The Age of Anatomy
William Harvey 1578-1657
William Harvey was born in 1578 in Folkestone, Kent. Harvey studied at Caius College, Cambridge before he enrolled at the University of Padua in 1598.
At the time when Harvey was a student at Padua, Galileo was a tutor there and there is little doubt that he was highly influenced by the Galilean way of thinking that enthused the university as a whole. Harvey learned about the human body by dissection and anatomical observation.237
Harvey’s primary tutor at Padua was Fabrizio d’Acquapendente who was the first person to clearly describe the valves in the veins.
So it was that William Harvey studied at the University of Padua in Italy where he studied the work of Vesalius.
He received his medical degree in 1602 and subsequently returned to England where he started to practice medicine in the London area. He took up appointment as a doctor at St Bartholomew's Hospital, London and became a fellow of the Royal College of Physicians.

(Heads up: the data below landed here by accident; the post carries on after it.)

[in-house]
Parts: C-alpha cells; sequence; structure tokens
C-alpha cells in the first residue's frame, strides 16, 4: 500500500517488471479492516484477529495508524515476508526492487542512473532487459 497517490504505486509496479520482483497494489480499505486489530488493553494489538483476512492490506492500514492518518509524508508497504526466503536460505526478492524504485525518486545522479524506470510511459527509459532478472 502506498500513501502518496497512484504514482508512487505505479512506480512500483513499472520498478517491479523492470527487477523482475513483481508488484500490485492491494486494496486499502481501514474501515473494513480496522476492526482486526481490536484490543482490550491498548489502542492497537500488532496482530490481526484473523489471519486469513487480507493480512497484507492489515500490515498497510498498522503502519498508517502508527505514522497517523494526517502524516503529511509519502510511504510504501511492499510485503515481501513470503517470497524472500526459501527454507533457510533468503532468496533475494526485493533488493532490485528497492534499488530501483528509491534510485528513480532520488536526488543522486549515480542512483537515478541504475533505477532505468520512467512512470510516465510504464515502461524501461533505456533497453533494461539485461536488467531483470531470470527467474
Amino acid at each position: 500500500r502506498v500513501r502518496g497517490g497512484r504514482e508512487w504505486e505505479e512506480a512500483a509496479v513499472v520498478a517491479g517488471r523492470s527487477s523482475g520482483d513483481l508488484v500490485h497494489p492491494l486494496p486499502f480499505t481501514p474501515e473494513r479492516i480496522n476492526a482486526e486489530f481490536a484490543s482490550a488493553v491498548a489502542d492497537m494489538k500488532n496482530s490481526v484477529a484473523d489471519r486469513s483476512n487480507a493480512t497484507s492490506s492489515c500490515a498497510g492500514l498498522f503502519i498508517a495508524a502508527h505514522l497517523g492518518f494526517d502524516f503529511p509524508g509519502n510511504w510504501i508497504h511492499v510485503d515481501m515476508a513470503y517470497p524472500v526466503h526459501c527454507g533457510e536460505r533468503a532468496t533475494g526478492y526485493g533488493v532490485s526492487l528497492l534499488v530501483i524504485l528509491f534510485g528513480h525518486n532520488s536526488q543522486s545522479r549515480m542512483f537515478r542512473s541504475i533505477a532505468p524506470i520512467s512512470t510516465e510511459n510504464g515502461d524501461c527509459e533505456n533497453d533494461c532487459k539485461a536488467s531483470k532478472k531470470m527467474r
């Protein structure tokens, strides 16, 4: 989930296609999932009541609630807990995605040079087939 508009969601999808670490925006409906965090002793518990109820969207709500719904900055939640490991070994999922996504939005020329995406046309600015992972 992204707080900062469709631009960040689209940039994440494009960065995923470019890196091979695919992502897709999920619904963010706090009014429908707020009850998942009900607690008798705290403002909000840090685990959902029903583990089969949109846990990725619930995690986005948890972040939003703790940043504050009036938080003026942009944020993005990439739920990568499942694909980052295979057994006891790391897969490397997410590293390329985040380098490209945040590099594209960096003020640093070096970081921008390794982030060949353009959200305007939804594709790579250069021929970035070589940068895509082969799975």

The success he was to achieve as one of the most prestigious doctors in London gained him the post of physician to King James 1, whom he attended during his final illness. Harvey then became physician to his son Charles 1. 126
This was carried out because it was believed illness was sometimes caused by there being too much blood in the system. At first, Harvey's ideas were so controversial some of his patients left his practice. However, despite many still not believing his findings his fame spread throughout Europe and his contribution became widely recognised. 126